Self-Advocacy Online: Research and Development to Bridge the Digital Divide
Develops a model for making Web sites accessible for people with intellectual and related cognitive disabilities, and launches an educational and networking Web site for teens and adults with intellectual and other developmental disabilities targeted at those who participate in organized self-advocacy groups.
FISP: Supporting Individuals and Families Information Systems Project
Establishes and refines a comprehensive program of annual data collection from states on family support, and conducts longitudinal data analysis, policy studies, and dissemination activities to better understand and promote effective supports for families and individuals with intellectual and/or developmental disabilities (IDD) who direct their own support. The data gathered will be used to help federal and state agencies understand the current status and emerging trends in supporting families and individuals with IDD living in homes of their own or with family members (including consumer direction). It will also be used to compare and contrast services and expenditures targeting the person with IDD versus those targeting the family members with whom they reside, and to compare services for children versus services for adults with IDD.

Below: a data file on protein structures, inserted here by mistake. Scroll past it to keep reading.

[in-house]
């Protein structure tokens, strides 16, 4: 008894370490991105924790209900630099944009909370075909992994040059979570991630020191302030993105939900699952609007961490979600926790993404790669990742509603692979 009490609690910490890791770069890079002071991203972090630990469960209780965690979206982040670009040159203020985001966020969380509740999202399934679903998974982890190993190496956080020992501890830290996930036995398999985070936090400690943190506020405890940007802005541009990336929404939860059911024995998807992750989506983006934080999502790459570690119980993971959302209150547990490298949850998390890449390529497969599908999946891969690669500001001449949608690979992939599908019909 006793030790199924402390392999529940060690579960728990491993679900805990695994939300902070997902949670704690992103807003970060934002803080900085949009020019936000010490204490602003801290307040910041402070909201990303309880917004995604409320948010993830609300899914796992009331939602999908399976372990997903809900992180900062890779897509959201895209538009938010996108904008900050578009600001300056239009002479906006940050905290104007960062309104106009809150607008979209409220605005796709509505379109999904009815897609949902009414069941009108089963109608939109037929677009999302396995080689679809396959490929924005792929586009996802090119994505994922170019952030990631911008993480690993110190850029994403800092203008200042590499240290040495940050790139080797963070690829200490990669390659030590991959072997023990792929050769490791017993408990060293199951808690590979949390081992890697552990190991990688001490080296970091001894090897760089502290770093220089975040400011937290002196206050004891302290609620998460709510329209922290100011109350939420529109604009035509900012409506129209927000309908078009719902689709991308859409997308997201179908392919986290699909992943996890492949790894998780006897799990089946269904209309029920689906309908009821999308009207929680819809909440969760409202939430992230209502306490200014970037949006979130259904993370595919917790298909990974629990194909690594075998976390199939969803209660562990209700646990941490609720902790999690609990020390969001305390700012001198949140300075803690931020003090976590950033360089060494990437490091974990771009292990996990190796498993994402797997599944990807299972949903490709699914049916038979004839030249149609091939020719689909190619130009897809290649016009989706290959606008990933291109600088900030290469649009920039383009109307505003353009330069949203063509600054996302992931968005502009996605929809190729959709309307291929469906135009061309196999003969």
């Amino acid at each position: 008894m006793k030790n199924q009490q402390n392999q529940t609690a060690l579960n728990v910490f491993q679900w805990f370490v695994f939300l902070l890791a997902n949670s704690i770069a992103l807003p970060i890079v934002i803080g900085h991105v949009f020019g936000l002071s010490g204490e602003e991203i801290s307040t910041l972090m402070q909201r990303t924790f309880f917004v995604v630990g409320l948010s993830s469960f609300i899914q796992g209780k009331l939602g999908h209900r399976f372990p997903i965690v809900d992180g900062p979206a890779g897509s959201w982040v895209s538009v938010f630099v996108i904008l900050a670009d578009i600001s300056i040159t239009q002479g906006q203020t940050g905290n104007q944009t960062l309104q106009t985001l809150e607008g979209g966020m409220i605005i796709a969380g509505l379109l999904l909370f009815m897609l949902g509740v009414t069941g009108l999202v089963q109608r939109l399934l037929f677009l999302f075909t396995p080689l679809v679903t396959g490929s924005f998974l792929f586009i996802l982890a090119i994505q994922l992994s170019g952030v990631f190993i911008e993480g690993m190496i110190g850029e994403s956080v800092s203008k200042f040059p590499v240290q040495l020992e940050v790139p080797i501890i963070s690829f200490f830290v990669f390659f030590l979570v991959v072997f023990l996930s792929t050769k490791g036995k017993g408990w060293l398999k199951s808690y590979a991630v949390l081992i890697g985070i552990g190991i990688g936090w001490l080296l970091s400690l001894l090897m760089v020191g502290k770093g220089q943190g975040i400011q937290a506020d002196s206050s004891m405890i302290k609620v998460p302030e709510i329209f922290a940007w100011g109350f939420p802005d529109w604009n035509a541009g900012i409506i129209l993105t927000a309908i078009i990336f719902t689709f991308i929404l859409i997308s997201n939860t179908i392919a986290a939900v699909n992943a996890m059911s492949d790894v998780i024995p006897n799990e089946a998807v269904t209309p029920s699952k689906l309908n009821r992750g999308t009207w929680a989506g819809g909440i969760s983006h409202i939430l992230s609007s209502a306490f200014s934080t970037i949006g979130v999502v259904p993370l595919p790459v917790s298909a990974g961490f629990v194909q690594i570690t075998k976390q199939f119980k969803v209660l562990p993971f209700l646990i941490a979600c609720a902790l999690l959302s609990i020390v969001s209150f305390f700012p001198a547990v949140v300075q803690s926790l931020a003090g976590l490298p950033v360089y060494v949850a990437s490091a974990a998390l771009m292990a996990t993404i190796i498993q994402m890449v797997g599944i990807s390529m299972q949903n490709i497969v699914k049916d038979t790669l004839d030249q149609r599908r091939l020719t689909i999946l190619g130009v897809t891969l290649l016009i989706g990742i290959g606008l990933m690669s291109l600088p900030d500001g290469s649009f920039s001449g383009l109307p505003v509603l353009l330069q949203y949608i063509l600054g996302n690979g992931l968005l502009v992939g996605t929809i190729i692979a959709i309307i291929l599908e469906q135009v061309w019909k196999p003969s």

Putting Faith to Work
Provides customized training, tools, and technical assistance to specific Minnesota faith communities, building their capacity to use best practices in employment and career development with their members with disabilities. Putting Faith to Work will utilize person-centered employment planning tools within the faith communities to connect participating members with disabilities to quality employment opportunities, and then enhance the communities' ability to provide other appropriate, individualized supports to those individuals. The project expands the reach of what faith communities do so well: acknowledge the gifts and needs of their members, maintain strong community connections, and address local community needs. This model supplements, rather than replaces, other service providers or employment agencies, contributing to development of a fuller range of formal and informal employment supports in local communities. The work in Minnesota is part of the larger Putting Faith to Work project based at the [Vanderbilt Kennedy Center](http://kc.vanderbilt.edu/site/ucedd/).
Collaborators: Vanderbilt Kennedy Center, Vanderbilt University, Human Development Institute, University of Kentucky, Easter Lutheran Church, Basilica of Saint Mary, The, St Odilia Catholic Church, Unity Church-Unitarian
New York Direct Support Professional (DSP) Credentialing Program Implementation Study